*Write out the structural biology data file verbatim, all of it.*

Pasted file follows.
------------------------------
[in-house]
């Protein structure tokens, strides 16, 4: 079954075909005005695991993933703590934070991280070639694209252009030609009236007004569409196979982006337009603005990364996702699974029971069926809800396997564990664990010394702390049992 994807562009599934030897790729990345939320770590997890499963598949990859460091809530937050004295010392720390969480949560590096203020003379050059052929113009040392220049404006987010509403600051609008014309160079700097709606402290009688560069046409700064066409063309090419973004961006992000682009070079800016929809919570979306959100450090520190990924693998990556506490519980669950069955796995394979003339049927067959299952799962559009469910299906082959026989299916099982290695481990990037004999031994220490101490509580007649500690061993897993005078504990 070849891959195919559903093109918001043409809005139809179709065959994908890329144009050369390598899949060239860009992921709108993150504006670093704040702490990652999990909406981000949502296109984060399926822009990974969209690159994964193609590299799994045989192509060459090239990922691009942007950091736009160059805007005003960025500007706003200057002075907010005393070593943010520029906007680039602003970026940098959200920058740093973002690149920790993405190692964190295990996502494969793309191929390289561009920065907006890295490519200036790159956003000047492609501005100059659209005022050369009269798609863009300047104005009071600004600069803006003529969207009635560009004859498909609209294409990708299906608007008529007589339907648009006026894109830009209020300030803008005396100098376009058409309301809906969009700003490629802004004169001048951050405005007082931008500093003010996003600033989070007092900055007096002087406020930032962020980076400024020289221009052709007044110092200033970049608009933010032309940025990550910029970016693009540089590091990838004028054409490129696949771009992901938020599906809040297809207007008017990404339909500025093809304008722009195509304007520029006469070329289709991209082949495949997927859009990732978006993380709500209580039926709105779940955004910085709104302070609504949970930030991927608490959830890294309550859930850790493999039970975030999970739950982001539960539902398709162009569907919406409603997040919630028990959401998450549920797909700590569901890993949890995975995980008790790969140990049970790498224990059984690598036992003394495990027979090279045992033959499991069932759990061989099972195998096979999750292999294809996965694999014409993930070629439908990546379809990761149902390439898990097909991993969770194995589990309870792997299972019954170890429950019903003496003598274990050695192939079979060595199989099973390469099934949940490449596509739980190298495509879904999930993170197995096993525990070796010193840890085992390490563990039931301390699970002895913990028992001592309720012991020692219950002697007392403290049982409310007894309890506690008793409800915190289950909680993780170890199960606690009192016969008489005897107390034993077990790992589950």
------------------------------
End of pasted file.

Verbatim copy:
[in-house]
């Protein structure tokens, strides 16, 4: 079954075909005005695991993933703590934070991280070639694209252009030609009236007004569409196979982006337009603005990364996702699974029971069926809800396997564990664990010394702390049992 994807562009599934030897790729990345939320770590997890499963598949990859460091809530937050004295010392720390969480949560590096203020003379050059052929113009040392220049404006987010509403600051609008014309160079700097709606402290009688560069046409700064066409063309090419973004961006992000682009070079800016929809919570979306959100450090520190990924693998990556506490519980669950069955796995394979003339049927067959299952799962559009469910299906082959026989299916099982290695481990990037004999031994220490101490509580007649500690061993897993005078504990 070849891959195919559903093109918001043409809005139809179709065959994908890329144009050369390598899949060239860009992921709108993150504006670093704040702490990652999990909406981000949502296109984060399926822009990974969209690159994964193609590299799994045989192509060459090239990922691009942007950091736009160059805007005003960025500007706003200057002075907010005393070593943010520029906007680039602003970026940098959200920058740093973002690149920790993405190692964190295990996502494969793309191929390289561009920065907006890295490519200036790159956003000047492609501005100059659209005022050369009269798609863009300047104005009071600004600069803006003529969207009635560009004859498909609209294409990708299906608007008529007589339907648009006026894109830009209020300030803008005396100098376009058409309301809906969009700003490629802004004169001048951050405005007082931008500093003010996003600033989070007092900055007096002087406020930032962020980076400024020289221009052709007044110092200033970049608009933010032309940025990550910029970016693009540089590091990838004028054409490129696949771009992901938020599906809040297809207007008017990404339909500025093809304008722009195509304007520029006469070329289709991209082949495949997927859009990732978006993380709500209580039926709105779940955004910085709104302070609504949970930030991927608490959830890294309550859930850790493999039970975030999970739950982001539960539902398709162009569907919406409603997040919630028990959401998450549920797909700590569901890993949890995975995980008790790969140990049970790498224990059984690598036992003394495990027979090279045992033959499991069932759990061989099972195998096979999750292999294809996965694999014409993930070629439908990546379809990761149902390439898990097909991993969770194995589990309870792997299972019954170890429950019903003496003598274990050695192939079979060595199989099973390469099934949940490449596509739980190298495509879904999930993170197995096993525990070796010193840890085992390490563990039931301390699970002895913990028992001592309720012991020692219950002697007392403290049982409310007894309890506690008793409800915190289950909680993780170890199960606690009192016969008489005897107390034993077990790992589950």